Utilities are making big bets on analytics and smart technology, seizing the opportunities provided by the Internet of Things. Combining smart meters and other IoT devices, predictive analytics and information sharing, they’re revolutionizing electricity generation and delivery. And, in an interesting twist, the cities and public commissions interested in regulating those utilities are also turning to big (or at least bigger) data.
Installation of smart meters is a fundamental step in moving towards real-time pricing for electricity, which can ultimately save consumers money. Penetration of smart meters has now reached nearly 50% in U.S. residential and commercial buildings, and 40% in industrial buildings. Real-time pricing requires easy ways to communicate prices with customers and ideally devices and software that can be programmed to automatically respond to changes. ComEd and Ameren Illinois, for example, have commissioned apps to do just that: telling customers the hourly price of electricity, and allowing them to program smart appliances to take advantage of the lowest prices. All of this requires sophistication about how data is collected, analyzed, and displayed.
But utilities’ use of sensors and analytics extends far back from the distribution edge. Utilities are using data to improve reliability, make decisions about building new infrastructure, and cut costs for their customers.
For example, Exelon recently made a large investment in GE’s Predix software, which will use data from smart meters and other IOT devices, combined with weather reports to predict and prevent outages before they occur through proactive maintenance and stationing of repair teams (Predix works in part by constructing digital twins of equipment to track what’s causing stress in equipment and predict needed maintenance). This could improve reliability for up to 10 million customers in 6 states.
The New York State Power Authority is taking Predix even further, to fully digitize control over its generation, transmission and other facilities. NYPA CEO Gil Quinones said that not only will this help NYPA be more efficient—for example by bringing plants online only when truly necessary—it will also aide with New York’s aspiration to transition to 50% renewable electric power by 2030. NYPA aims to have ripple effects by offering some of this data to app developers at its “digital foundry”—and by working with the New York Independent System Operator to modernize and decentralize the grid.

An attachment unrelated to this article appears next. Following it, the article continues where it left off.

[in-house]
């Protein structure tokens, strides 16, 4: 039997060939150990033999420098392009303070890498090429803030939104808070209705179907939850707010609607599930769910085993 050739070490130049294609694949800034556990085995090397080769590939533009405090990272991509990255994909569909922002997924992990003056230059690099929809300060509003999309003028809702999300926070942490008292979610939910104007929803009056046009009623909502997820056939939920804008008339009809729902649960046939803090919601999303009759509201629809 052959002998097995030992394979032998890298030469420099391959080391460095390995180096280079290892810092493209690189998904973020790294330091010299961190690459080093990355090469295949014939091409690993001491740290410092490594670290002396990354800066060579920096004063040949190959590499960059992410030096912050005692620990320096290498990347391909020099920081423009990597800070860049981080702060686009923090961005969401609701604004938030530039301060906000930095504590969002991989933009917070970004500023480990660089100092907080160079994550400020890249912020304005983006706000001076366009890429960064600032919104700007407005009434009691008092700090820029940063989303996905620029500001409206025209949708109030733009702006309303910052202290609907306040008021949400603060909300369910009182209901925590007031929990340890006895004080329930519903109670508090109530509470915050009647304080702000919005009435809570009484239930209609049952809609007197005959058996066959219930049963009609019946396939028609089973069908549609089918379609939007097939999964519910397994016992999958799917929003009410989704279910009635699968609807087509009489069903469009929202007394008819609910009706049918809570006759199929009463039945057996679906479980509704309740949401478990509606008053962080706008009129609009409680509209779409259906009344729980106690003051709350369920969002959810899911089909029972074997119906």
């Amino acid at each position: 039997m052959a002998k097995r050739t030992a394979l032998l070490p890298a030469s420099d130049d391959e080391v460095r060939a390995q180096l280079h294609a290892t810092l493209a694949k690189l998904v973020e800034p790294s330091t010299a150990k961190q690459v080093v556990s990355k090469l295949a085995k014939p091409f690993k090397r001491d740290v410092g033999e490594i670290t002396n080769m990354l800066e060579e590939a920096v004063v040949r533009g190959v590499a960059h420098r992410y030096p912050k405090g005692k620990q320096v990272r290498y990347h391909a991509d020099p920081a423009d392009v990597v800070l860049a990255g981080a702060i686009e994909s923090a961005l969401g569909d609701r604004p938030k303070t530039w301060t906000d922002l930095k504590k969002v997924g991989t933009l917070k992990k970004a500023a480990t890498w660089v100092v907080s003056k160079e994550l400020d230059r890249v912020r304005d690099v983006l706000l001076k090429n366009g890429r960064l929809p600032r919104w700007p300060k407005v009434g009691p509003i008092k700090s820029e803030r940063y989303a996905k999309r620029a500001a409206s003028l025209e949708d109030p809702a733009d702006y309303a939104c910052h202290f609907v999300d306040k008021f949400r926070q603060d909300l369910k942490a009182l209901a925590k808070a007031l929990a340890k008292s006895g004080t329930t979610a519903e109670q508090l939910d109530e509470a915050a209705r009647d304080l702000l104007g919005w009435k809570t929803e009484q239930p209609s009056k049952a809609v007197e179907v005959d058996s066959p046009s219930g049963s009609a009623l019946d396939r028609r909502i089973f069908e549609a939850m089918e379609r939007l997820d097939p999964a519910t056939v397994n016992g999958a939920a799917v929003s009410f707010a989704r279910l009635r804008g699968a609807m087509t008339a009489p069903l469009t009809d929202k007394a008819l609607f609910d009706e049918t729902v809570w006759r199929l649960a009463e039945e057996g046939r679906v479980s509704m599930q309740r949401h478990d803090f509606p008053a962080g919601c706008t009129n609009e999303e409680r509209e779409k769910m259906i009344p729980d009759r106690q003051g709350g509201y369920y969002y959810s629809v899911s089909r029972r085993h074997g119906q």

Con Edison and Orange and Rockland utilities meanwhile have paired with C3 IOT to gather and manage data. Their plans call for scaling up to 5 million devices producing over 115 terabytes of data—nearly as much as is contained by the Hubble Space Telescope’s entire archive.
It is unsurprising that three of these four utilities operate in New York, which is among the states that have progressed furthest in creating competition among retailers. It has done so in part by requiring utilities to allow their customers to buy from non-utility energy service companies (ESCOs)—creating more options for consumers to express preferences for renewables or dynamic pricing.
Regulators, independent watchdogs and other groups with interests in how utilities function are also placing bets on data to implement their goals of increasing energy efficiency and grid security.
For example, “utility energy registries” are a relatively new phenomenon with a goal of centralizing community-level data, including total consumption and emissions, from utilities. Their creators then make that data available to municipalities to assist them in improving energy efficiency, co2 reduction, and development of distributed generation. The registry harmonizes and streamlines the efforts of municipalities to collect, and utilities to provide, this data. New York state has implemented one such registry and received largely favorable public comments last year on a proposal to make information sharing by large utilities mandatory. This year, Maryland, Washington, DC and Minnesota seek to follow with voluntary programs.
A project of an industry association, the Electricity Information Sharing and Analysis Center (EISAC) is also seeking voluntary contributions of data from utilities. EISAC is seeking to centralize far more data on cyber-attacks and near misses than anyone else currently has, with the goal of improving system-wide security.
Even Independent Systems Operators—the nonprofit entities making sure supply and demand are continually balanced across the grid—are coming out with sleek websites displaying wholesale electricity prices and the generation mix in real time.
In short, both utilities and those who manage and regulate them are suddenly facing a sea of new data. These data will enable efficiency gains, responsive pricing, and greater integration of renewables, but using them requires skilled collection, analysis, and presentation. Opendatasoft’s platform can assist with automating data collection and presenting those data in visually appealing ways that maximize its full value.
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